The Anglican Communion faces a shortage of qualified communicators, according to an international Working Group on communications. The group—consisting of communications professionals from five continents—concluded that the Communion life was at risk of being detrimentally affected by some Provinces’ inability to source and share their news and stories widely.

In my travels around the world church, I routinely encounter fascinating, inspiring, and transformative work that is going on—and realize almost no one else knows about it. I’m convinced that communications is part of the church’s missional witness to the world but we’re not doing a great job of it.

Here are at least some of the reasons why I think this is happening:

  • English is the de facto language of the Communion. If you are among the majority of Anglicans who do not speak English as a first language, you might not want to write down your story and share it. Many Anglicans, I’ve learned, are eager to talk in person about what they are doing but reluctant to commit those same thoughts to paper, at least in part, I think, because they think they lack the ability to do so.
  • Folks engaged in the most fascinating ministry around the world often spend so much of their time in ministry that they don’t make the time to tell their story. This is a perfectly understandable impulse but it is one that drives me crazy. We want to hear your story! We want to be able to pray for you and support you and we can’t do that unless you tell us what is going on.
  • People are humble. This is wonderful. Lots of people I’ve met engaged in transformative ministry around the world just don’t think that what they’re doing is all that important and can’t see why anyone else would want to know about what they’re doing. Humility is a great Christian virtue—but a little well deserved tooting of one’s own horn wouldn’t be the worst thing in the world.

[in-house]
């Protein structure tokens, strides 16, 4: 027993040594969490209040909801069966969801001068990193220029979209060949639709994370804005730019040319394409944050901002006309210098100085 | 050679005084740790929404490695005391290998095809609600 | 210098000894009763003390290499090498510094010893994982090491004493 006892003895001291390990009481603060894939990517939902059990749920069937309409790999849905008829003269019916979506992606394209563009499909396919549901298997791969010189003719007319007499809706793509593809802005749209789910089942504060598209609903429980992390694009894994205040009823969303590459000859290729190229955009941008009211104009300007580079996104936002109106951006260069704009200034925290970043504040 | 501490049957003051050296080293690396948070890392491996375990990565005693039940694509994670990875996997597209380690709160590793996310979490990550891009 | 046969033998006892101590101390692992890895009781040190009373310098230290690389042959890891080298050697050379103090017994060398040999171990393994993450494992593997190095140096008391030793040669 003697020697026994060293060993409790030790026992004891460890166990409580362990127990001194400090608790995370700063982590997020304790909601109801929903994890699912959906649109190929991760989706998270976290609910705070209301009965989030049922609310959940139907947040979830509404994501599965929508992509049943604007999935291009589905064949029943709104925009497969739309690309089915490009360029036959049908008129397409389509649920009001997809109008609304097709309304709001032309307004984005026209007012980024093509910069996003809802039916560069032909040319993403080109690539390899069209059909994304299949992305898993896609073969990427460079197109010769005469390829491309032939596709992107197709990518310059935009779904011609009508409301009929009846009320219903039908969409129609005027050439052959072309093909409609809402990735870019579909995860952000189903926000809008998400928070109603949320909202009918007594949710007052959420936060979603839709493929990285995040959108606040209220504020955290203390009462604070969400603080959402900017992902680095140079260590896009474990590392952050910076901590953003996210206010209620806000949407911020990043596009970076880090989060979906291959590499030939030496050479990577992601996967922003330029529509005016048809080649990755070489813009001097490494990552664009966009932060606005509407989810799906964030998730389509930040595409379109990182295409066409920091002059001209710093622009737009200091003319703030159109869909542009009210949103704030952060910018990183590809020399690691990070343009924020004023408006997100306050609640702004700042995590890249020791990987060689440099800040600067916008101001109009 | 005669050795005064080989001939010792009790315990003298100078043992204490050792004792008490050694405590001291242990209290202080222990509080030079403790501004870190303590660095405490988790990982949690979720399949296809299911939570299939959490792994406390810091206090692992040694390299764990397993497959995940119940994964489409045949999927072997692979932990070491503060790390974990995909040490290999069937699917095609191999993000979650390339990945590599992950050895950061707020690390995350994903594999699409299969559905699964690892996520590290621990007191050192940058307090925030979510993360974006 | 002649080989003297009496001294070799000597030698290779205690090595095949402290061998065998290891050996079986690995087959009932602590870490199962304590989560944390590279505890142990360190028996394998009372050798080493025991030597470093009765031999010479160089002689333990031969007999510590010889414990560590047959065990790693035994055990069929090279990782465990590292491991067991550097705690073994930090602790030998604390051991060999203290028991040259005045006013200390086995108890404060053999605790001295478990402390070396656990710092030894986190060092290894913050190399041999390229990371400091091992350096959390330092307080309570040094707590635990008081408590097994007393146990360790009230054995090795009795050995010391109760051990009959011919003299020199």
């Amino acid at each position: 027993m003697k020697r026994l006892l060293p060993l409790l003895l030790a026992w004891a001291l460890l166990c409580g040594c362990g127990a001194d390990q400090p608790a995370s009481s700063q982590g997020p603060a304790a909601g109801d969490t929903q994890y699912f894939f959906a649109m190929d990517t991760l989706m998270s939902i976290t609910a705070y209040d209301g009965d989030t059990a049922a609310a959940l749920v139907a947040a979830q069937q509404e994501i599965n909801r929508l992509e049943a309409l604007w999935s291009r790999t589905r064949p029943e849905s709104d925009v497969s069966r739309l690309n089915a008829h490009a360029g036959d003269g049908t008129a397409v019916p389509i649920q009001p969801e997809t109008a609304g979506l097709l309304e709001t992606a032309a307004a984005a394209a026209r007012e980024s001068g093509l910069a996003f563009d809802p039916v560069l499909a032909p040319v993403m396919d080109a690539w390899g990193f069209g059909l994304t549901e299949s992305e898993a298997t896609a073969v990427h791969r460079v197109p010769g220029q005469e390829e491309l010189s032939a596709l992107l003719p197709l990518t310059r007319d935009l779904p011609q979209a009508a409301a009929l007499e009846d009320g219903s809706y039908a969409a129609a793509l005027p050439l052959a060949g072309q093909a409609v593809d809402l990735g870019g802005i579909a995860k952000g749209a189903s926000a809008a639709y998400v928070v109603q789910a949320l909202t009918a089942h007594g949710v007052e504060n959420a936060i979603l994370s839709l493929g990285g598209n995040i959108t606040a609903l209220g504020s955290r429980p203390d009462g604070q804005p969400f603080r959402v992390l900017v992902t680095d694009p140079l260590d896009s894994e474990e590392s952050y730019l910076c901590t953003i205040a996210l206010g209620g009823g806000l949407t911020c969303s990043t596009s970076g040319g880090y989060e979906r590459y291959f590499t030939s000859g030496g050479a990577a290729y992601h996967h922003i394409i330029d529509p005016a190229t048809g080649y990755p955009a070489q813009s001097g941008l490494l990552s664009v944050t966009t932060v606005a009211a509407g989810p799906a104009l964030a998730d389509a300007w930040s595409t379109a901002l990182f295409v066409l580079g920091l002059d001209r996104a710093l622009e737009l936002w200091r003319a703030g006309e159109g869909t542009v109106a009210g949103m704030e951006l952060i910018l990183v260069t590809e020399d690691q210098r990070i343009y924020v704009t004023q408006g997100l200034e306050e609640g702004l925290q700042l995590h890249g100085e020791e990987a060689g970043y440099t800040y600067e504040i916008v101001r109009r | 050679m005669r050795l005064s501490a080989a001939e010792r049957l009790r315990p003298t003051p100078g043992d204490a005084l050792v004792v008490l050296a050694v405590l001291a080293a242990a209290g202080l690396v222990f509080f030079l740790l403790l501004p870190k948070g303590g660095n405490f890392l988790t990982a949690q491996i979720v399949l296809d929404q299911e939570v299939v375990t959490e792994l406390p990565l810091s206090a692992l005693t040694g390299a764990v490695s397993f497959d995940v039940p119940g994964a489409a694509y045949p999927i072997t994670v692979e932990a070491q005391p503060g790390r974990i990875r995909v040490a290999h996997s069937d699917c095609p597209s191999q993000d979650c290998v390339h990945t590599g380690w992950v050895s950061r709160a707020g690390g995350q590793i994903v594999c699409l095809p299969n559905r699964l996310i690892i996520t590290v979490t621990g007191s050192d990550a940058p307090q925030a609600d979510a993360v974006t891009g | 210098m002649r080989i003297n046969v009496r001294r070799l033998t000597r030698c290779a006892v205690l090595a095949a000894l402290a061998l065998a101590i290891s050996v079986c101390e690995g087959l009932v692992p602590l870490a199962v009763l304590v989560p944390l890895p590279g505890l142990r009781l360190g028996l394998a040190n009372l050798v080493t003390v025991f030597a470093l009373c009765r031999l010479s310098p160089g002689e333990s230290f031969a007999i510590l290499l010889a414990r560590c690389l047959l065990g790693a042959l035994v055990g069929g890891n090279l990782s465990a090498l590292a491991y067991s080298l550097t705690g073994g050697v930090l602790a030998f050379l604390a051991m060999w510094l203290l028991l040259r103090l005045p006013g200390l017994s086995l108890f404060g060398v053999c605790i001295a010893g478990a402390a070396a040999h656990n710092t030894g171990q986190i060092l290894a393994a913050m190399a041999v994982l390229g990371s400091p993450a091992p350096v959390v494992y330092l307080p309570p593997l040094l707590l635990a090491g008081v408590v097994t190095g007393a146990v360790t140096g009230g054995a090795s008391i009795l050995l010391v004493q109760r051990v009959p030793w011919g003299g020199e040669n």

And so we get stuck in the position we are in now: no one really knows what else is going on around the world church. The loudest, shrillest, and most destructive voices dominate the conversation. And everyone thinks we’re falling apart. But we’re not. I’m really convinced of that. We just need to tell the story better.

Part of the reason I wrote my book, Grace at the Garbage Dump, is to counter exactly this tendency towards miscommunication. It tells the story of work in one diocese in one particular province. But books like it could be written of the work in countless dioceses around the world.

WHMP Interview: “Moving, funny, and edifying”

My interview on WHMP yesterday is now a podcast. The link is here. The interview starts at about 18:00 and ends about 15 minutes later. They call it “moving, funny, and edifying.” I have my doubts but listen and see what you think.

One of my answers surprised me. It was the one on the big lesson I take away from my time in South Africa. I said it was learning about my own helplessness. It just sort of came out but I think it’s right. There’s something to be said for confronting—again and again—one’s own inability to change the world on one’s own. It teaches us something about who we are and our inherent limitations. But it doesn’t end there. It’s only once you’ve realized your own helplessness that you can truly realize God’s never-ending and abundant grace.

Read the book if you want to hear more: it’s called Grace at the Garbage Dump for a reason.